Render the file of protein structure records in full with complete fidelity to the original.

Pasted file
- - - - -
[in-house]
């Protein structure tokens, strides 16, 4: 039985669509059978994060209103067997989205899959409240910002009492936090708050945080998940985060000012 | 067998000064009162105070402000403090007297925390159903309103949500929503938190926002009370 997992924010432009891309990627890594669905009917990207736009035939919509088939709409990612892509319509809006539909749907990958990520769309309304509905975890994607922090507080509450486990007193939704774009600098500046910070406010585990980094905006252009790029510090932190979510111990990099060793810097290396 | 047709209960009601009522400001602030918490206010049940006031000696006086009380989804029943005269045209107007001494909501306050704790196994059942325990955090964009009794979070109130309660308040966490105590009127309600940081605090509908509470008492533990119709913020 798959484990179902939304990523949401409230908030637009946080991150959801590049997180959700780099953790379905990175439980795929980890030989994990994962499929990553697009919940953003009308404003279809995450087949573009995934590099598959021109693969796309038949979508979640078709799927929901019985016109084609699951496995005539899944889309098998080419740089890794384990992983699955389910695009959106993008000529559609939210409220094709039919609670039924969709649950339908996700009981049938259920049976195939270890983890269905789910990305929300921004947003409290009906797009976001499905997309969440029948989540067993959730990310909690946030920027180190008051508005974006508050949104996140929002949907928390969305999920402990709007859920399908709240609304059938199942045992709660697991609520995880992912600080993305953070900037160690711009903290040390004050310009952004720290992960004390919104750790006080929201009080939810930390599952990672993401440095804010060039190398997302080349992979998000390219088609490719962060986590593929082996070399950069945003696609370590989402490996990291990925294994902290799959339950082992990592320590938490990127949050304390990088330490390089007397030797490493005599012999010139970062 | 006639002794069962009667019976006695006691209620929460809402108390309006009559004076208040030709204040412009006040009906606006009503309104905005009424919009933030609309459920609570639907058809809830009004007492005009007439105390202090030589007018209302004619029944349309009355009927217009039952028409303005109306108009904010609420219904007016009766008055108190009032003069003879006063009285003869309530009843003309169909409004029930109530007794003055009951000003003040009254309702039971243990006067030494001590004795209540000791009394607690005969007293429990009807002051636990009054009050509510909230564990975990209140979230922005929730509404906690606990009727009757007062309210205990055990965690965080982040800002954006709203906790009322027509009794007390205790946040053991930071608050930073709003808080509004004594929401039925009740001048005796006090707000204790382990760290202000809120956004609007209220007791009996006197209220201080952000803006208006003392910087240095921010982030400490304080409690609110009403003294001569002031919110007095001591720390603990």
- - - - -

[in-house]
């Protein structure tokens, strides 16, 4: 039985669509059978994060209103067997989205899959409240910002009492936090708050945080998940985060000012 | 067998000064009162105070402000403090007297925390159903309103949500929503938190926002009370 997992924010432009891309990627890594669905009917990207736009035939919509088939709409990612892509319509809006539909749907990958990520769309309304509905975890994607922090507080509450486990007193939704774009600098500046910070406010585990980094905006252009790029510090932190979510111990990099060793810097290396 | 047709209960009601009522400001602030918490206010049940006031000696006086009380989804029943005269045209107007001494909501306050704790196994059942325990955090964009009794979070109130309660308040966490105590009127309600940081605090509908509470008492533990119709913020 798959484990179902939304990523949401409230908030637009946080991150959801590049997180959700780099953790379905990175439980795929980890030989994990994962499929990553697009919940953003009308404003279809995450087949573009995934590099598959021109693969796309038949979508979640078709799927929901019985016109084609699951496995005539899944889309098998080419740089890794384990992983699955389910695009959106993008000529559609939210409220094709039919609670039924969709649950339908996700009981049938259920049976195939270890983890269905789910990305929300921004947003409290009906797009976001499905997309969440029948989540067993959730990310909690946030920027180190008051508005974006508050949104996140929002949907928390969305999920402990709007859920399908709240609304059938199942045992709660697991609520995880992912600080993305953070900037160690711009903290040390004050310009952004720290992960004390919104750790006080929201009080939810930390599952990672993401440095804010060039190398997302080349992979998000390219088609490719962060986590593929082996070399950069945003696609370590989402490996990291990925294994902290799959339950082992990592320590938490990127949050304390990088330490390089007397030797490493005599012999010139970062 | 006639002794069962009667019976006695006691209620929460809402108390309006009559004076208040030709204040412009006040009906606006009503309104905005009424919009933030609309459920609570639907058809809830009004007492005009007439105390202090030589007018209302004619029944349309009355009927217009039952028409303005109306108009904010609420219904007016009766008055108190009032003069003879006063009285003869309530009843003309169909409004029930109530007794003055009951000003003040009254309702039971243990006067030494001590004795209540000791009394607690005969007293429990009807002051636990009054009050509510909230564990975990209140979230922005929730509404906690606990009727009757007062309210205990055990965690965080982040800002954006709203906790009322027509009794007390205790946040053991930071608050930073709003808080509004004594929401039925009740001048005796006090707000204790382990760290202000809120956004609007209220007791009996006197209220201080952000803006208006003392910087240095921010982030400490304080409690609110009403003294001569002031919110007095001591720390603990």